How high of a standard of living did young baby boomers enjoy, especially those of us fortunate to grow up on the then lightly populated West Coast? That question kept coming to mind while reading the acclaimed 2015 memoir of a youth spent at the beach in California and Hawaii, Barbarian Days: A Surfing Life, by William Finnegan, now a veteran war correspondent for The New Yorker.
Comedian Garry Shandling’s most reliable joke was about taking a drive in the country and doing what everybody does when he first sees a cow: rolling down the window and shouting, “Moo.” But, Shandling asked, “What’s the cow thinking?”
“Oh, look, there’s a cow driving a car…. How can he afford that?”
Similarly, while reading Finnegan’s account of his quintessential boomer life of freedom, security, and opportunity enjoying himself in some of the most desirable real estate in the world, I kept asking from my 2018 perspective: How could he afford that?
Surfing may be even more addictive than its counterparts, such as skiing, mountain climbing, and golf. While the waves are free (which, I learned from Barbarian Days, causes surfers no end of grief), the real estate values of adjoining coastal property have only gone up and up over Finnegan’s lifetime. The roll call of places where Finnegan surfed as a boy and young man—Malibu, Newport Beach, Topanga Canyon, Santa Barbara, Honolulu, Santa Cruz, Maui, Australia’s Gold Coast, Cape Town, and San Francisco—reads like a real estate speculator’s fever dream. Barbarian Days: A Surf... Best Price: $2.36 Buy New $9.99 (as of 11:40 EDT - Details)
From a supply-and-demand perspective, the answer to Shandling’s cow question is obvious: Finnegan could afford to spend thousands of hours surfing in various slices of paradise because he was born in 1952.
Granted, the best year of all to be born was 1946. Following the long baby bust of 1930–45, the country was desperately short of young men. So those born in 1946 went through life with little competition ahead of them. (See the fabulous careers of Bill Clinton, George W. Bush, and Donald Trump, all born in 1946.)
But 1952 wasn’t a bad birth year for boomer entitlement either: Supply and demand were still in your favor. Moreover, Finnegan’s working-class Irish-American parents had the good sense to white-flight from New York City to spacious Woodland Hills, California.
Before overpopulation, women’s lib, and immigration, America, especially California, had needed its young men, and would therefore put up with a lot from them. Finnegan recounts his occasional worries that his obsession with surfing might be interfering with finishing his degree at a free University of California campus and starting a white-collar career, but decent-paying blue-collar jobs were no problem for a strong young man to find back then.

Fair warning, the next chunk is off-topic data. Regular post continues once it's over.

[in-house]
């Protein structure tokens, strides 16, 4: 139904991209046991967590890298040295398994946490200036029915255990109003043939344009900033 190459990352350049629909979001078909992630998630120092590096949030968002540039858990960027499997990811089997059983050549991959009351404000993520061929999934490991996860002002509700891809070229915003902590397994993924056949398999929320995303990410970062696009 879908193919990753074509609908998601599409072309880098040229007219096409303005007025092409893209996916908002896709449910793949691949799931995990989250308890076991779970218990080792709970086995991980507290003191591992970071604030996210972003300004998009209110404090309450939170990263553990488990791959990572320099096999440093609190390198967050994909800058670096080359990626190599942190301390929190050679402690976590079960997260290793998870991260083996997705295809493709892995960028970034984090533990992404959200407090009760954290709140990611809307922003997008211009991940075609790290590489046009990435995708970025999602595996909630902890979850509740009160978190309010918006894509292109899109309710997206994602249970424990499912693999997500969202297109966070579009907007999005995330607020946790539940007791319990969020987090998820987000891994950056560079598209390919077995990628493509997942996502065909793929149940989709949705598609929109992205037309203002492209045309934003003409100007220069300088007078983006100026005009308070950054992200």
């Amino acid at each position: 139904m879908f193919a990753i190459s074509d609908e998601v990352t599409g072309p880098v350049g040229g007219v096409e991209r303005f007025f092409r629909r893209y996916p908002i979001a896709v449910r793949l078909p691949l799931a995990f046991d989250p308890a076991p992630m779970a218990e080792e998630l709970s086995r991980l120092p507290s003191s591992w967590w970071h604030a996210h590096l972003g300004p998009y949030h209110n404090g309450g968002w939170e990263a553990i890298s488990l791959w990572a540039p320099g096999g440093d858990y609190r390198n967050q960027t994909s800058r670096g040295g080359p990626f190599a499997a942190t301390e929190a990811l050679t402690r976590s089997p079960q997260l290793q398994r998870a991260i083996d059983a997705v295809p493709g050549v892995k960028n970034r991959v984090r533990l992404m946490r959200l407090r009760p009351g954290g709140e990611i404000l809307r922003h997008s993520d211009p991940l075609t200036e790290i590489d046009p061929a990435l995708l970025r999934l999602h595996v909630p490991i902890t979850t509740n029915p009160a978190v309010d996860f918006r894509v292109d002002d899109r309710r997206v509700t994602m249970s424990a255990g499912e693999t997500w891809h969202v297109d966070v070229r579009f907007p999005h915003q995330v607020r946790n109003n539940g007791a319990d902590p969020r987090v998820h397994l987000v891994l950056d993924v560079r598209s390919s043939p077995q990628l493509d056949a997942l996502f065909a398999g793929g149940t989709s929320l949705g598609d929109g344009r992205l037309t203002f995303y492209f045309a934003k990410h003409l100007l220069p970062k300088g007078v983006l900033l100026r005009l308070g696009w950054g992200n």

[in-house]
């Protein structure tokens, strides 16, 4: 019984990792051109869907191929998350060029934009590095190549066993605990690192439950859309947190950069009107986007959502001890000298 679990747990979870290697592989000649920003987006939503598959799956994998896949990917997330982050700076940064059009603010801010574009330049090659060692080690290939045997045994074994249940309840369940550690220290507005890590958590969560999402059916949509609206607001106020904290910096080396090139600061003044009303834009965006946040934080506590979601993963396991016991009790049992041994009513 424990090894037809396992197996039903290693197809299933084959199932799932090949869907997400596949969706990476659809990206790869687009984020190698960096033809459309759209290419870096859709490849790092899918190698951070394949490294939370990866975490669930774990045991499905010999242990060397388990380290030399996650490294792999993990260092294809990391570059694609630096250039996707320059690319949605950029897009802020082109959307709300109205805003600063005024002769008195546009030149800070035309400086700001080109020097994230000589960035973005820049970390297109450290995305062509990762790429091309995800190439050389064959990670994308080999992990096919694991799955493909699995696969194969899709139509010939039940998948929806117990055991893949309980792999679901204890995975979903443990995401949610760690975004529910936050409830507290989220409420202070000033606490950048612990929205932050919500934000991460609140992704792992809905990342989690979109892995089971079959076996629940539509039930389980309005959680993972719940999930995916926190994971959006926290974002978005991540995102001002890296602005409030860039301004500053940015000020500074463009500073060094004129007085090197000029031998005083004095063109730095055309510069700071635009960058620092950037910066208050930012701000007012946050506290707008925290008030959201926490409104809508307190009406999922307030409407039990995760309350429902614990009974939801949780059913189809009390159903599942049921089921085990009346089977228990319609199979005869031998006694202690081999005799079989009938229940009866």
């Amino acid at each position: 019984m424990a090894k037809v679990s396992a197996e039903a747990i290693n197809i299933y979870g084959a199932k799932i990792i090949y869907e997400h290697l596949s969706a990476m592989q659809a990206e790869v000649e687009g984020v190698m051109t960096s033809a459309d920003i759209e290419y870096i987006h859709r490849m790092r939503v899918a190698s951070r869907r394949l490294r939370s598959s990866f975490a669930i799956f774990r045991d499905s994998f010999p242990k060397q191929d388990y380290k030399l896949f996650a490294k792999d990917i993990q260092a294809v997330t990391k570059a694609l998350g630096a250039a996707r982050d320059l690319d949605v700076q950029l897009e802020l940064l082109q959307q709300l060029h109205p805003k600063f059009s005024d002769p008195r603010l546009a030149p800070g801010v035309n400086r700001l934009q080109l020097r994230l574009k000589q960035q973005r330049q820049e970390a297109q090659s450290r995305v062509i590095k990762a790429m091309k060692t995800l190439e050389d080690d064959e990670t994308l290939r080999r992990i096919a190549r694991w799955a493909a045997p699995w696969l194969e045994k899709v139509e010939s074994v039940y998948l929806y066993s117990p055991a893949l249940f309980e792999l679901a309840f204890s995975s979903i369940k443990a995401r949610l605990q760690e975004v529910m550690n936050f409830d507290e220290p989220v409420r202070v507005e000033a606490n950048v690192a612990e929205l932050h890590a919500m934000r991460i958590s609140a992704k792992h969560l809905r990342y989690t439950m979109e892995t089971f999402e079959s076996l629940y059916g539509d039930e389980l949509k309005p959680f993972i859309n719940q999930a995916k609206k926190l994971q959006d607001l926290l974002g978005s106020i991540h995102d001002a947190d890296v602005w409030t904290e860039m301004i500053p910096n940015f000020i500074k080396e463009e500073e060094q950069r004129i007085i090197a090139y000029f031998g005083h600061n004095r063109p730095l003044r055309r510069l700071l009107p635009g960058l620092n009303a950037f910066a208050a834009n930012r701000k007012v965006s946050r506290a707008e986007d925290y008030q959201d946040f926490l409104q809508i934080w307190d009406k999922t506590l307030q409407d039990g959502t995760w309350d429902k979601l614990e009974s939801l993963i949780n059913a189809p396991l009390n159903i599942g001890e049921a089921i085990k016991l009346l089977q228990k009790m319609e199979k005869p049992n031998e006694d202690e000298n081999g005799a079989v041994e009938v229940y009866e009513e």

Indeed, having grown up a dozen miles down the Ventura Freeway and a half-dozen years after Finnegan, his privileged life story is hardly unfamiliar to me. In fact, I kept wondering whether his was the same Finnegan clan I’d been in the Boy Scouts with in Sherman Oaks in 1970.
They weren’t, I eventually determined, but the numerous biographical similarities between these two sets of upwardly mobile Finnegans point out that many boomer Americans were able to afford similar lives before California became quite so crowded. A few years before Finnegan took up surfing at age 10 in 1962–63, the Census measured California’s population at 16 million (versus 40 million today).
Finnegan didn’t grow up rich—he can recall his housewife mom and him bringing lunch to the Reseda gas station where his father was a pump jockey. But there was enormous opportunity in postwar Southern California. His father caught on as a union set worker on TV shows in the 1950s, and by the 1970s was producing Hawaii-Five-O episodes as a specialist in television series set in the fiftieth state. (Hawaii is relatively forgotten today—recall how nobody cared that Barack Obama was the first Hawaiian-born president—but Americans couldn’t get enough of the fiftieth state a half century ago.)
Being from a working-class Irish-American background hadn’t kept Finnegan’s dad from having four children, starting with the author at age 24. Long before his father made it big, he was already earning enough money working with his hands so that the author’s talented mother could stay home with Little Bill and his three siblings. Later, as an empty nester, his mother became a TV executive and garnered 39 IMDb production credits. Life seemed full of possibilities back then.